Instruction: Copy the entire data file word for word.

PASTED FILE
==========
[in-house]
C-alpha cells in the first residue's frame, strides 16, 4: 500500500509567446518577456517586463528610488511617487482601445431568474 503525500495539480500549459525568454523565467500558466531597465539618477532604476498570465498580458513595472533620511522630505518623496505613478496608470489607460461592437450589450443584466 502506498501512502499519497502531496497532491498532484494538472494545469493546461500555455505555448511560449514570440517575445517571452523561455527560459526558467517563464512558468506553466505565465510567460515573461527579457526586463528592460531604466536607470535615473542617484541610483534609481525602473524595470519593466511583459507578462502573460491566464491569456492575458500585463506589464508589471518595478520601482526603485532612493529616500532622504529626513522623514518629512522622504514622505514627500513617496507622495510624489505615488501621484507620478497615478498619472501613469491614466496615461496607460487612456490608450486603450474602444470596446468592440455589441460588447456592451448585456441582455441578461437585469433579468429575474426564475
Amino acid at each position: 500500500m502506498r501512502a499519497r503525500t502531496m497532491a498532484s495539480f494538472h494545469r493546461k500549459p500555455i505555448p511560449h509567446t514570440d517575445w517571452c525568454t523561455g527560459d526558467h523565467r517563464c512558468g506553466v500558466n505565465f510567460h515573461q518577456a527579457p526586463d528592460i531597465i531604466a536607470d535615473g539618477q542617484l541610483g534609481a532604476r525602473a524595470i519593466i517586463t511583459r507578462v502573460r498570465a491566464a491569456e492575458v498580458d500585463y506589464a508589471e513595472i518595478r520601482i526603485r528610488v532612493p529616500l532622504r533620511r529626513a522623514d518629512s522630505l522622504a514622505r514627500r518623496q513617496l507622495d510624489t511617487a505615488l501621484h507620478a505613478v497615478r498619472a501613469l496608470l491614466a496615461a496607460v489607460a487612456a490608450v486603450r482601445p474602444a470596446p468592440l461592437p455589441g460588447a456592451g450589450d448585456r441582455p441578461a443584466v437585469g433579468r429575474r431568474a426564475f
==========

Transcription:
[in-house]
C-alpha cells in the first residue's frame, strides 16, 4: 500500500509567446518577456517586463528610488511617487482601445431568474 503525500495539480500549459525568454523565467500558466531597465539618477532604476498570465498580458513595472533620511522630505518623496505613478496608470489607460461592437450589450443584466 502506498501512502499519497502531496497532491498532484494538472494545469493546461500555455505555448511560449514570440517575445517571452523561455527560459526558467517563464512558468506553466505565465510567460515573461527579457526586463528592460531604466536607470535615473542617484541610483534609481525602473524595470519593466511583459507578462502573460491566464491569456492575458500585463506589464508589471518595478520601482526603485532612493529616500532622504529626513522623514518629512522622504514622505514627500513617496507622495510624489505615488501621484507620478497615478498619472501613469491614466496615461496607460487612456490608450486603450474602444470596446468592440455589441460588447456592451448585456441582455441578461437585469433579468429575474426564475
Amino acid at each position: 500500500m502506498r501512502a499519497r503525500t502531496m497532491a498532484s495539480f494538472h494545469r493546461k500549459p500555455i505555448p511560449h509567446t514570440d517575445w517571452c525568454t523561455g527560459d526558467h523565467r517563464c512558468g506553466v500558466n505565465f510567460h515573461q518577456a527579457p526586463d528592460i531597465i531604466a536607470d535615473g539618477q542617484l541610483g534609481a532604476r525602473a524595470i519593466i517586463t511583459r507578462v502573460r498570465a491566464a491569456e492575458v498580458d500585463y506589464a508589471e513595472i518595478r520601482i526603485r528610488v532612493p529616500l532622504r533620511r529626513a522623514d518629512s522630505l522622504a514622505r514627500r518623496q513617496l507622495d510624489t511617487a505615488l501621484h507620478a505613478v497615478r498619472a501613469l496608470l491614466a496615461a496607460v489607460a487612456a490608450v486603450r482601445p474602444a470596446p468592440l461592437p455589441g460588447a456592451g450589450d448585456r441582455p441578461a443584466v437585469g433579468r429575474r431568474a426564475f